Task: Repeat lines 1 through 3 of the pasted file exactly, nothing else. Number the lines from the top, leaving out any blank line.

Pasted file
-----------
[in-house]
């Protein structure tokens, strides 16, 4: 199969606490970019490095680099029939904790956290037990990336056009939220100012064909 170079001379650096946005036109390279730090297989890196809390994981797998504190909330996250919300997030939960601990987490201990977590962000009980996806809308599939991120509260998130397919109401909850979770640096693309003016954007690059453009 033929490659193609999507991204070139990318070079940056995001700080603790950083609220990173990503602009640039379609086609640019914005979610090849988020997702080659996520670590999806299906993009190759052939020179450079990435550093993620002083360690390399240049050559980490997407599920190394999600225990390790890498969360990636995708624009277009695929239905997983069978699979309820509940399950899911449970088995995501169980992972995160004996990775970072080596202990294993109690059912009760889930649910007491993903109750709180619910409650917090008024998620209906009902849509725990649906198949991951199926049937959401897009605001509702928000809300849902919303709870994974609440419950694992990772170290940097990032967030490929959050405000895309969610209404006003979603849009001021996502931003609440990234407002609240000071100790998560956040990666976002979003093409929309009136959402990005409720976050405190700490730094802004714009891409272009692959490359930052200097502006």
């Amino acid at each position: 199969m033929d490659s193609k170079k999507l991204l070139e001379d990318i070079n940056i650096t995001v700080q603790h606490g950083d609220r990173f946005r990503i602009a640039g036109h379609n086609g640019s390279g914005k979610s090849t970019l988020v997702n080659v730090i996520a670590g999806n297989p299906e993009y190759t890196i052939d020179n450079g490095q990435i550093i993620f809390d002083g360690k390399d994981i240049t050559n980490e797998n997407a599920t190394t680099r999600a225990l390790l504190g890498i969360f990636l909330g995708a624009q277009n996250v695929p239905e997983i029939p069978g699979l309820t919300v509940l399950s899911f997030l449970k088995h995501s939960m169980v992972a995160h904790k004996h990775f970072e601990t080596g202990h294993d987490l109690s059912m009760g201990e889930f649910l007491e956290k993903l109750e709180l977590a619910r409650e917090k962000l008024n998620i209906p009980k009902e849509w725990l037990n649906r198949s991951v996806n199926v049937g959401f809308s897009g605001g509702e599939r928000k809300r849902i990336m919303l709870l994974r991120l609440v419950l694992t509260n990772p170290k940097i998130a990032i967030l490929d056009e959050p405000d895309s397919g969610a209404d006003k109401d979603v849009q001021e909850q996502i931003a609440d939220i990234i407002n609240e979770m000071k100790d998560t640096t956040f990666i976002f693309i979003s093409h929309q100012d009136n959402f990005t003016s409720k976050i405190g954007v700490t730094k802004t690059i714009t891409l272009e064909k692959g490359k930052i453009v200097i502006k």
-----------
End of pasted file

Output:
[in-house]
């Protein structure tokens, strides 16, 4: 199969606490970019490095680099029939904790956290037990990336056009939220100012064909 170079001379650096946005036109390279730090297989890196809390994981797998504190909330996250919300997030939960601990987490201990977590962000009980996806809308599939991120509260998130397919109401909850979770640096693309003016954007690059453009 033929490659193609999507991204070139990318070079940056995001700080603790950083609220990173990503602009640039379609086609640019914005979610090849988020997702080659996520670590999806299906993009190759052939020179450079990435550093993620002083360690390399240049050559980490997407599920190394999600225990390790890498969360990636995708624009277009695929239905997983069978699979309820509940399950899911449970088995995501169980992972995160004996990775970072080596202990294993109690059912009760889930649910007491993903109750709180619910409650917090008024998620209906009902849509725990649906198949991951199926049937959401897009605001509702928000809300849902919303709870994974609440419950694992990772170290940097990032967030490929959050405000895309969610209404006003979603849009001021996502931003609440990234407002609240000071100790998560956040990666976002979003093409929309009136959402990005409720976050405190700490730094802004714009891409272009692959490359930052200097502006």
């Amino acid at each position: 199969m033929d490659s193609k170079k999507l991204l070139e001379d990318i070079n940056i650096t995001v700080q603790h606490g950083d609220r990173f946005r990503i602009a640039g036109h379609n086609g640019s390279g914005k979610s090849t970019l988020v997702n080659v730090i996520a670590g999806n297989p299906e993009y190759t890196i052939d020179n450079g490095q990435i550093i993620f809390d002083g360690k390399d994981i240049t050559n980490e797998n997407a599920t190394t680099r999600a225990l390790l504190g890498i969360f990636l909330g995708a624009q277009n996250v695929p239905e997983i029939p069978g699979l309820t919300v509940l399950s899911f997030l449970k088995h995501s939960m169980v992972a995160h904790k004996h990775f970072e601990t080596g202990h294993d987490l109690s059912m009760g201990e889930f649910l007491e956290k993903l109750e709180l977590a619910r409650e917090k962000l008024n998620i209906p009980k009902e849509w725990l037990n649906r198949s991951v996806n199926v049937g959401f809308s897009g605001g509702e599939r928000k809300r849902i990336m919303l709870l994974r991120l609440v419950l694992t509260n990772p170290k940097i998130a990032i967030l490929d056009e959050p405000d895309s397919g969610a209404d006003k109401d979603v849009q001021e909850q996502i931003a609440d939220i990234i407002n609240e979770m000071k100790d998560t640096t956040f990666i976002f693309i979003s093409h929309q100012d009136n959402f990005t003016s409720k976050i405190g954007v700490t730094k802004t690059i714009t891409l272009e064909k692959g490359k930052i453009v200097i502006k």